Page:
Seidas are holy places (Bálvvosbáiki) related to ancient Sámi culture. There are mentions in writing about the Sámi people worshipping trees and rocks dates back to the 16th century. Seida worship became less and less important and were even destroyed when Christianity spread in the 17th and 18th centuries. These places of worship were believed to be the home of Gods, spirits and elf folk. Seidas were often made of wood or stone. Seida rocks are typically individual, unusually shaped or coloured natural rocks. Most seida rocks in Lapland are noticeable landmarks and clearly stand out in their environment. They are found on shores of rivers, on the slopes of the fells and near paths where Sámis used to walk with their reindeer. In lake Inari there is an island, Ukko, which is also a seida for sami.
Old Sámi religion was based on an animistic ideology, according to which everything in the nature has a spirit. In the hopes of favourable conditions, people offered sacrifices to the nature-dwelling spirits. The most important deity was Ukko, Äijih. The Finnish word Ukko derives from the word referring to thunder, ukkonen (like Torus, Thor). Ukko’s wife was Akka (Ákku or grandmother in Sámi). Other important Gods included the sun, i.e., Päivä (“Day”), as well as the moon, wind and water Gods. In pre-Christian Sámi culture, there was no term referring to religion. The seidas, deities and their worship were a natural part of people’s everyday life.
People used to visit seidas to honor the nature, but specially if health difficulties or other problems occurred.
Wooden seidas have appeared mostly in wooded areas, on the shores of good fishing waters. They have often been shaped by cutting the lower branches of trees or lifting a block of wood or a tree stump into an imposing position. At times, people carved features of human faces or figures in the wooden seidas.
Also fells, hills, steep cliffs, unusual gorges and saivo lakes could have served as holy places. There are many place names in the North referring to the holiness of the place and its possible use as a place of worship. Fishing seidas were usually located by waterways, sometimes even in the water. The seidas located on fells and hills have been used by deer hunters and reindeer owners.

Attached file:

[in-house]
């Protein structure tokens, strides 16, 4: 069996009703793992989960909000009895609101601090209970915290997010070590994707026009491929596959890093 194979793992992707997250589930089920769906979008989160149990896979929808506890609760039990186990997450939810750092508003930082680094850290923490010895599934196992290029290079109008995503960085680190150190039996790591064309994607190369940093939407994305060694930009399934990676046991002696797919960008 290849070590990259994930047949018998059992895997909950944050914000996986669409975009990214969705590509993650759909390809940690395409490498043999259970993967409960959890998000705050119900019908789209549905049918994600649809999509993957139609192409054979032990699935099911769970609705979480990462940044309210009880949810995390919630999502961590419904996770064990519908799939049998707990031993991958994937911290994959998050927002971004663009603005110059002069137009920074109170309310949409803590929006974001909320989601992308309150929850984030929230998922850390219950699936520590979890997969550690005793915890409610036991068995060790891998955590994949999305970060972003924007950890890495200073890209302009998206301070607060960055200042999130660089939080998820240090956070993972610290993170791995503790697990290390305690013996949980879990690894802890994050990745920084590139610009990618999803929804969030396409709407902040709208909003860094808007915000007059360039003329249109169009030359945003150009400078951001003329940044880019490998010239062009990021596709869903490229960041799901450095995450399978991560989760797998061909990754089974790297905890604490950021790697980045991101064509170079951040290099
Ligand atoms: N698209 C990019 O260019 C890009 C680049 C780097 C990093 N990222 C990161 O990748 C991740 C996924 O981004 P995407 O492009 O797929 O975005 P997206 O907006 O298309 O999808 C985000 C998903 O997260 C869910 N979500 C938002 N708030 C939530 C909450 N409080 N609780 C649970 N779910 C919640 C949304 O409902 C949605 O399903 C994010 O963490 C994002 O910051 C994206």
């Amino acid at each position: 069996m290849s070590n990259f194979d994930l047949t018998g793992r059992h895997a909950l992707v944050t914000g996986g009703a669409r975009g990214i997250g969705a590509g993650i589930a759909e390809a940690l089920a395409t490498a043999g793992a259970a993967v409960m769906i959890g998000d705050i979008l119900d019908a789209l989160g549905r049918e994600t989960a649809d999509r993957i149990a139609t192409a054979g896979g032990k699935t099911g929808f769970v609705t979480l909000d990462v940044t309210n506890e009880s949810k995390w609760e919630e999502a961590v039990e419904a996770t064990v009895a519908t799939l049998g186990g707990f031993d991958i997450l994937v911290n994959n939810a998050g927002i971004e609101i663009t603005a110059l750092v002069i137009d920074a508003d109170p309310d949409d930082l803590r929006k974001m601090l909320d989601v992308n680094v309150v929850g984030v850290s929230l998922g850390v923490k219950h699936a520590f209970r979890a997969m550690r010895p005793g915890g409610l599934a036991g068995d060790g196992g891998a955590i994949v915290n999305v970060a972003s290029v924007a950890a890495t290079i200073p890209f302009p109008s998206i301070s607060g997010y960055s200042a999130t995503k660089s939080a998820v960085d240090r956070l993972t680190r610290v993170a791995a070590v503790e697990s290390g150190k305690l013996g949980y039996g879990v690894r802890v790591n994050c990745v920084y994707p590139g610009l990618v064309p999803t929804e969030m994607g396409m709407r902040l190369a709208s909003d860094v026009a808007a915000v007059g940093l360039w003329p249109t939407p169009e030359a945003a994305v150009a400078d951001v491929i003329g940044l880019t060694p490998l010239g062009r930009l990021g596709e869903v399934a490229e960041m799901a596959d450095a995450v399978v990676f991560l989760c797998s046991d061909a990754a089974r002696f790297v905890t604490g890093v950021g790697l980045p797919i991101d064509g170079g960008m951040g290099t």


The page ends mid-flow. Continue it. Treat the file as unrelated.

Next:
Every village (siida) in Lapland and several families also had their own seidas. A seida dedicated to the God Ukko stood behind many Lapp “kota” huts. The most important sacrificial ceremonies were related to turning points in the annual cycle. like midsummer or autumn, as well as the traditional rites in people´s lives, such as childbirth.
When a man set out to go deer hunting or fishing, he promised a share of his catch to the seida to ensure hunting and fishing luck. When he returned to the seida he offered the best parts as thanks; like bones, horns, fish or pieces of fish. The offerings were also meant to keep the seida in good mood. Sometimes the seida was even given spirits, tobacco, iron or money.
Some Sámi people think you should be ware of seidas and other sacred places, because of the curse, illness and enchantment that could be transported over to visiting people. Seidas also demand gifts from the visitors and you should not go near the place if you do not bring what the seida wants.
Many seidas have been forgotten over time, but several holy places have become important attractions of cultural and historical significance, and their history is kept alive in stories and legends.
Here you find information about a few seidas and mysterious Saivo lakes in Lapland, if you dare to visit them.